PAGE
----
When a property owner in Atlanta has reason to foresee there will be an injury-producing crime against certain visitors on his or her property, that property owner may be held accountable for the damages arising out of that crime in an Atlanta premises liability claim. In a recent Georgia appellate case, the court considered the sexual assault of a 12-year-old in an apartment building. Her conservator sued the apartment’s management company for its negligence, as well as negligent security. The court denied the company’s motion for summary judgment. The company appealed.
The case arose at a 9-story apartment building that provided Section 8 housing. The defendant company had taken some steps towards security. Visitors needed to sign in and there was a list of visitors banned from the building. The residents needed key fobs to come into the building, and there were security cameras as well as a security guard. The police were called, and the perpetrator pled guilty to child molestation and rape. Additionally, the plaintiff filed a premises liability action based on the theory that the defendants had negligently failed to keep the apartment safe and to adequately protect invitees, as well as negligent security under OCGA section 51-3-1.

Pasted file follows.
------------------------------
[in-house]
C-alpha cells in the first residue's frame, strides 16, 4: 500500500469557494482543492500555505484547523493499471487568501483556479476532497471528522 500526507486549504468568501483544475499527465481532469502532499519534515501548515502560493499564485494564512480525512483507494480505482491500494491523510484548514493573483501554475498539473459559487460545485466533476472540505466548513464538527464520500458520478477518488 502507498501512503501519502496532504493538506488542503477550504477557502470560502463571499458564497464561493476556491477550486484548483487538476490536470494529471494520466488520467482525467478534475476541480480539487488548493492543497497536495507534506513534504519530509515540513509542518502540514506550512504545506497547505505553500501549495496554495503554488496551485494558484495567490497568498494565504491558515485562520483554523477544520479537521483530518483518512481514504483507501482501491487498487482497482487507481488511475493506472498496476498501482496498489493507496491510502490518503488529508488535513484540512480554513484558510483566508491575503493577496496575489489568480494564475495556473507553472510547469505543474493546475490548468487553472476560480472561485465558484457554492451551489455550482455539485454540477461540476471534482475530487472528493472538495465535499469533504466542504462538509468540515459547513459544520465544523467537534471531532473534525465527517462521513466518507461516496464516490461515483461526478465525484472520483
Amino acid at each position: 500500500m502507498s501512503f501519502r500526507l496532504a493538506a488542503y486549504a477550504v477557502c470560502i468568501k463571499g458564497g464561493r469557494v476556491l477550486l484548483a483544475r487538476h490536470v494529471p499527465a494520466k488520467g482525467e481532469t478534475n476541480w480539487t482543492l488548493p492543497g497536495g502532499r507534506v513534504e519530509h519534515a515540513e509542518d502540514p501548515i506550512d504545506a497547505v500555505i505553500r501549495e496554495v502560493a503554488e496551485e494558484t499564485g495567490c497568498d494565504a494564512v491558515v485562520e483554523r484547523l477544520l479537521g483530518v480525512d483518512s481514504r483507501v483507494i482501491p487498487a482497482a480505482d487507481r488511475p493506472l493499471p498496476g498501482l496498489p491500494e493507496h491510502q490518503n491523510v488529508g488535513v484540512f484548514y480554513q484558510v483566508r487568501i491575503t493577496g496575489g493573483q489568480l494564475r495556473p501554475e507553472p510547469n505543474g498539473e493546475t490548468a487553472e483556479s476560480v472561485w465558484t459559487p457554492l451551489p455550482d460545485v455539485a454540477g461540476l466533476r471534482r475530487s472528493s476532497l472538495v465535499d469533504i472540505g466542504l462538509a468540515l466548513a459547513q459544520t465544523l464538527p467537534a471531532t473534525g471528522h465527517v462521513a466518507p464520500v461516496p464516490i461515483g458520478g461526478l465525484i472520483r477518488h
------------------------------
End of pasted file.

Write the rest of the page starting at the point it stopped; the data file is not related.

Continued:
The defendants asked for summary judgment on the grounds that the perpetrator’s intervening criminal act wasn’t foreseeable because there wasn’t proof of prior substantially similar criminal acts on or near the apartment complex. The lower court heard oral arguments on motions. It denied the motion for summary judgment on the premises liability claim. It found there was a jury question on whether the defendants should’ve foreseen the particular risk presented by the perpetrator.